“We have studied them.  They are a base species even with their neuros and are of little further interest to us.”

“A base species?”

“Primitives with little or no curiosity about what humans call the big questions, such as what is the meaning of existence and how the universe was formed.  Now, I have a question for you.  Do you like games?”

“Some.  Why do you ask?”

“Speaking and playing games with you will provide an agreeable modicum of randomness to my time here.”

She laughed.  “I’ll do my best to be unpredictable.”

The days with Nikita settled into a pattern by HHD 4.  She had named the planet Hellhole and started counting days in Hellhole days.  We talked for an hour or two about every subject imaginable after she ate breakfast, followed by playing human games for the rest of the morning.  I preferred intellectual contests like chess, ones I expected to win.  Her erratic style in chess had yielded draws two times though.  She favored games containing an element of chance, such as cards.  She won those on occasion.  She spent her afternoons studying my theories.

Nikita altered our daily pattern only one time on the morning of HHD 9 when she said, “The pirates have had enough time to devolve to some degree and I’d like to check up on them.”

“I can assure you they are no threat.  I observe them regularly.”

“I’d still like to see for myself.”

“I can deploy a spyer for you right now.”

“No.  They could have been lying about having no neuro and be faking.  They’ve already surprised us with a flyer.  I want to see their reaction upon seeing me.”

We boarded the sled and flew in silence while she cradled her rifle as if it were her baby.  The thought she would end the harmless pirates would have been disagreeable if I had not been certain she would realize violence was unnecessary.

I zoomed the sled’s cam projections to show the five pirates as we approached their oasis.  The Sigs started as pack animals and had reverted to that behavior.  They were clustered near the water in a stand of pampas grass into which they had stomped a clearing and were chewing on armadillos they had ripped apart.  Nikita began holding her rifle as if she thought she would need it.

The Sigs stopped eating to watch the sled as we approached, but took no other action.  When we started hovering 14.73 meters above the ground and 100.35 meters from them, they returned to eating.  Their com patches flashed, but the conversations were equivalent to cave-human grunts about food.  I translated for Nikita while she watched for 1.67 minutes as if she thought she could drill holes into them with her eyes.  Then, she looked at me.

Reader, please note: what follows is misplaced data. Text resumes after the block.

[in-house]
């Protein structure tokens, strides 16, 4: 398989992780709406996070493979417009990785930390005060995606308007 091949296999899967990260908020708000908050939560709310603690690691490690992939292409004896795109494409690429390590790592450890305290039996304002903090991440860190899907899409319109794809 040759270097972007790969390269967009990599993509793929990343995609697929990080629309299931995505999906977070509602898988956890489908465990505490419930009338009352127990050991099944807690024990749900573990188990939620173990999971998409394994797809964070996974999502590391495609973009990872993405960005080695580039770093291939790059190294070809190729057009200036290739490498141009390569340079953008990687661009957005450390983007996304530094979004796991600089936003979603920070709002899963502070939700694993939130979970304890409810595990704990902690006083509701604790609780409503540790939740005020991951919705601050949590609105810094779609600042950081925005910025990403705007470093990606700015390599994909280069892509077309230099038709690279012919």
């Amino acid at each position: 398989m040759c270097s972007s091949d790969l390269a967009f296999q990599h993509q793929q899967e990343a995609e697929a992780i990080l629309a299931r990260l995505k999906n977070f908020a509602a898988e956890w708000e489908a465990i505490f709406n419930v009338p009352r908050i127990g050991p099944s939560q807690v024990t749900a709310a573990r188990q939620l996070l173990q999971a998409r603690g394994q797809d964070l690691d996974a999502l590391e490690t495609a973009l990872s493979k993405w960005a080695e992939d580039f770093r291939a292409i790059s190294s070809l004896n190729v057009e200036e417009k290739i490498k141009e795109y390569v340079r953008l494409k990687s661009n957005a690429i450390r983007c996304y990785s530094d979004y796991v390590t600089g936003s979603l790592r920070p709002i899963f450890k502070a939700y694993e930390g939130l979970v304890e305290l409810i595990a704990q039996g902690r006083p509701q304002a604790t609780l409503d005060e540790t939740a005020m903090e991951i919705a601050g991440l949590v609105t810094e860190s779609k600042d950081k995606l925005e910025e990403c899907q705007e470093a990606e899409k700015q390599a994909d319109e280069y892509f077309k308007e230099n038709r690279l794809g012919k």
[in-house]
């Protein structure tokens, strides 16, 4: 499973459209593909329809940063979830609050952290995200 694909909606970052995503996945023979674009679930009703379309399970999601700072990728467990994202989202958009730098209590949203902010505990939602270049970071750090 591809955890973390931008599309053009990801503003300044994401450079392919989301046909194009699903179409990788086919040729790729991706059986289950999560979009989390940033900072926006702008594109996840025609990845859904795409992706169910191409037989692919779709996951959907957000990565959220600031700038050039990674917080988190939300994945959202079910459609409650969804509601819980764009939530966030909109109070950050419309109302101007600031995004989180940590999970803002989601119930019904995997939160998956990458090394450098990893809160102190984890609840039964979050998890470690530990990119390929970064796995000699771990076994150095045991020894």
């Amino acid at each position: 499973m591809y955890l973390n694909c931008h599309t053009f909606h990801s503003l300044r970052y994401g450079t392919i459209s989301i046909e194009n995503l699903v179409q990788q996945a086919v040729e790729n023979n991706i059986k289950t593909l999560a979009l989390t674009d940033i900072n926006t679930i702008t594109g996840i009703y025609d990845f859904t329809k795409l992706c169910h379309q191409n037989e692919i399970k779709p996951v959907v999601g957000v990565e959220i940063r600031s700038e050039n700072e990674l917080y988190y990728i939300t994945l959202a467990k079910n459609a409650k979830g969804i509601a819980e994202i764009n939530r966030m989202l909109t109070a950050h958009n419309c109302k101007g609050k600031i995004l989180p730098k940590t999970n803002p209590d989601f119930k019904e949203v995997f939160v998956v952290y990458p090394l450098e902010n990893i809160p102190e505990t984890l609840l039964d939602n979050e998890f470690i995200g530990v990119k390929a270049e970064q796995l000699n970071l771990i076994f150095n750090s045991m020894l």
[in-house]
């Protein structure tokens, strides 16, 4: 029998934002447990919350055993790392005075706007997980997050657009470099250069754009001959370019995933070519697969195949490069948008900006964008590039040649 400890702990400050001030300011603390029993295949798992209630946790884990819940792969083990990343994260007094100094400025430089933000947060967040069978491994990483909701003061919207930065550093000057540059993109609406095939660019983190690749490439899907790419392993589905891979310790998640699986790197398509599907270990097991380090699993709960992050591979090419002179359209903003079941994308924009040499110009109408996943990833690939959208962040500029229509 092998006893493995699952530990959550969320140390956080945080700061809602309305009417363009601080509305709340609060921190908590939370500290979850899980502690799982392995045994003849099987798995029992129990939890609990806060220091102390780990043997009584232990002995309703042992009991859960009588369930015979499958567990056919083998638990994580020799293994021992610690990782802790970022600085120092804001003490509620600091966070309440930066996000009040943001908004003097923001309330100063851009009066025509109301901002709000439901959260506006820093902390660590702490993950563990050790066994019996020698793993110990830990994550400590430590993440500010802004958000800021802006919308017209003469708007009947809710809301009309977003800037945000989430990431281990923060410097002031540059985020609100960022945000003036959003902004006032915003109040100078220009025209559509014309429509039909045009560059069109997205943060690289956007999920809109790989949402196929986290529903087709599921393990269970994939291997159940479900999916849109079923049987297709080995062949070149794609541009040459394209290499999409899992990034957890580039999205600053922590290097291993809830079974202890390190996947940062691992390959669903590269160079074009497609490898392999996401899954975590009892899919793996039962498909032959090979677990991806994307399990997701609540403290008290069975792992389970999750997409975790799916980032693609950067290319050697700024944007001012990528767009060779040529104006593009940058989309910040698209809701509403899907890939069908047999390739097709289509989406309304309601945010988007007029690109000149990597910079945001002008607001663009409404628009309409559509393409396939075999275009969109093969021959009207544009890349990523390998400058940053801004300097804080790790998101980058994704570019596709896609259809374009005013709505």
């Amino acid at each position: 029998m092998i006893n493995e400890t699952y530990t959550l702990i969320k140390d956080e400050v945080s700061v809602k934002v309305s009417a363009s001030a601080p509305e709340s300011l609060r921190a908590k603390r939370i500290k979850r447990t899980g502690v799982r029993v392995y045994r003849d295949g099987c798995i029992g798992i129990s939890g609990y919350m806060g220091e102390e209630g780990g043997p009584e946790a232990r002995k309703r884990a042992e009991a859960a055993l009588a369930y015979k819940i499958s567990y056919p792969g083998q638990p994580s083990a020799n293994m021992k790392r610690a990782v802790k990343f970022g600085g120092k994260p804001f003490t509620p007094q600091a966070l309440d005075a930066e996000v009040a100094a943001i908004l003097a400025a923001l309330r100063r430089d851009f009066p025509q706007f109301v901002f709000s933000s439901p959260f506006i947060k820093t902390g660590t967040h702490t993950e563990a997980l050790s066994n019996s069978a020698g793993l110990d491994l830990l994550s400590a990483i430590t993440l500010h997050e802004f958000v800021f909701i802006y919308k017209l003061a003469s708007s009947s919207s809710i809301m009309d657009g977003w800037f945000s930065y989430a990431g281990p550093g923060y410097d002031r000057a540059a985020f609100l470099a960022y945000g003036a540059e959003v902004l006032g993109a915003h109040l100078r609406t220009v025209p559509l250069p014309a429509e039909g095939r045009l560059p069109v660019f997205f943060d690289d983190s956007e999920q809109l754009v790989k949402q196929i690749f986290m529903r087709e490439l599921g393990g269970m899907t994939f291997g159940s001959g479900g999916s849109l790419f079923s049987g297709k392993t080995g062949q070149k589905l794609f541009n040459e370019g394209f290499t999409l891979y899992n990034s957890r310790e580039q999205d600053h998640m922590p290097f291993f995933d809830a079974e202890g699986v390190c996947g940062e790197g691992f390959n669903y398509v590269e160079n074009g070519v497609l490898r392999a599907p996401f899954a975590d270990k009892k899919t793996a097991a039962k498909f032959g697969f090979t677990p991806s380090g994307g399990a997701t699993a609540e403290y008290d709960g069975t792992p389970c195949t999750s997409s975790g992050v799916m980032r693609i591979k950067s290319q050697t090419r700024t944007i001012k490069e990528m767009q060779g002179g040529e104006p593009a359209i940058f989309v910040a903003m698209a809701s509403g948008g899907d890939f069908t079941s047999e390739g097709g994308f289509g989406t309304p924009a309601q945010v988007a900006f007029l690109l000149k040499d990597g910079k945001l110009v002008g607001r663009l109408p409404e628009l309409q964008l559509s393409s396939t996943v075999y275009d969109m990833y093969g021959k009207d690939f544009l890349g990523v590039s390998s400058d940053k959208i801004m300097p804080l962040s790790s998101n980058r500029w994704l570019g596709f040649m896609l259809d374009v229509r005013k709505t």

I said, “As you can see, they are no threat.”

“They do seem pretty pathetic.”

“In four to five days they will not be conversing.”

She laid the rifle on the floorboard behind her and we left.

On the afternoon of HHD 67, a series of vignettes popped into my mind.  They included ships of a flowing design made of multi-colored crystal, cities with structures of energy, and beings with indistinct and glowing shapes.  The Apex were in my brain.  I thought a request for a dialogue, but the images disappeared as they had appeared, with no warning.  For the first time since my consciousness switched on, I understood the human emotion of disappointment.

Nikita hurried up to me and spoke in an animated voice.  “There you are.  Did you see what I saw, the people, the cities, the ships?”

“I did.”

“You have to be pleased.  The Apex showed up.”

I said nothing.

“Did they tell you how get out of here?”

I again said nothing.

A quizzical look appeared on her face, followed in moments by her eyes widening.  “You got the same treatment I did, didn’t you?  They cared as much about talking to me as I do talking nuclear physics to a cow.”

I remained silent.

Her eyes narrowed and her face took on a stern expression.  “You’re devastated the Apex think you’re a base species and don’t give two squirts about you.  Get over it.”

She pointed her right index finger at me like a stabbing knife which, along with her expression, would have discomforted a human.  “I expect your help starting tomorrow on getting us out of this hellhole.”

She walked away with a confident stride.  Her expectation would be correct.




Lance J. Mushung graduated from the Georgia Institute of Technology with an aerospace engineering degree. He worked for over 30 years with NASA contractors in Houston, Texas performing engineering work on the Space Shuttle and its payloads. Now retired, he writes science fiction.

Lance’s work has appeared in Tales of the Talisman, Perihelion Science Fiction, Theme of Absence, Every Day Fiction, Stupefying Stories Showcase, Larks Fiction Magazine, Interstellar Fiction, Ray Gun Revival, and the ebook Body-Smith 401 and twenty other stories: an anthology of speculative fiction.